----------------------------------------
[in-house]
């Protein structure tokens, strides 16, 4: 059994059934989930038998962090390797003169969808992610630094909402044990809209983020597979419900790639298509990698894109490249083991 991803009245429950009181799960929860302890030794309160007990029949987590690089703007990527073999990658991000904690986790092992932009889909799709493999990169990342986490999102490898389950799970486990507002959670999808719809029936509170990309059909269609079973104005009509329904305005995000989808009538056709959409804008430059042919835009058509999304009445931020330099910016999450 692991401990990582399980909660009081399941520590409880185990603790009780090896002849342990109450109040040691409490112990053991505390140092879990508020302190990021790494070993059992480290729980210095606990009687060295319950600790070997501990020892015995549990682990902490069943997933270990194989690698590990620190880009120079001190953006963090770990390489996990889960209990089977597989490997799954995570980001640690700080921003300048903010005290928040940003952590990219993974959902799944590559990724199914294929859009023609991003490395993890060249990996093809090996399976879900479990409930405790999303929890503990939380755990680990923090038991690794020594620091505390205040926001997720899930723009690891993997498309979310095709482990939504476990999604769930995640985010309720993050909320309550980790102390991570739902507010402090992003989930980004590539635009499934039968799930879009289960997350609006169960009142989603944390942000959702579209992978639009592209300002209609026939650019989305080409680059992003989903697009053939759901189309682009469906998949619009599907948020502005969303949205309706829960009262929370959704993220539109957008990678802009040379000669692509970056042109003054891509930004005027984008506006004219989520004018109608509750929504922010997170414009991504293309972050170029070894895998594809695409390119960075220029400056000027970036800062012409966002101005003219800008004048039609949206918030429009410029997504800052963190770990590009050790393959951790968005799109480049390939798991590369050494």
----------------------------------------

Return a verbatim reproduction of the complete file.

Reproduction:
[in-house]
């Protein structure tokens, strides 16, 4: 059994059934989930038998962090390797003169969808992610630094909402044990809209983020597979419900790639298509990698894109490249083991 991803009245429950009181799960929860302890030794309160007990029949987590690089703007990527073999990658991000904690986790092992932009889909799709493999990169990342986490999102490898389950799970486990507002959670999808719809029936509170990309059909269609079973104005009509329904305005995000989808009538056709959409804008430059042919835009058509999304009445931020330099910016999450 692991401990990582399980909660009081399941520590409880185990603790009780090896002849342990109450109040040691409490112990053991505390140092879990508020302190990021790494070993059992480290729980210095606990009687060295319950600790070997501990020892015995549990682990902490069943997933270990194989690698590990620190880009120079001190953006963090770990390489996990889960209990089977597989490997799954995570980001640690700080921003300048903010005290928040940003952590990219993974959902799944590559990724199914294929859009023609991003490395993890060249990996093809090996399976879900479990409930405790999303929890503990939380755990680990923090038991690794020594620091505390205040926001997720899930723009690891993997498309979310095709482990939504476990999604769930995640985010309720993050909320309550980790102390991570739902507010402090992003989930980004590539635009499934039968799930879009289960997350609006169960009142989603944390942000959702579209992978639009592209300002209609026939650019989305080409680059992003989903697009053939759901189309682009469906998949619009599907948020502005969303949205309706829960009262929370959704993220539109957008990678802009040379000669692509970056042109003054891509930004005027984008506006004219989520004018109608509750929504922010997170414009991504293309972050170029070894895998594809695409390119960075220029400056000027970036800062012409966002101005003219800008004048039609949206918030429009410029997504800052963190770990590009050790393959951790968005799109480049390939798991590369050494």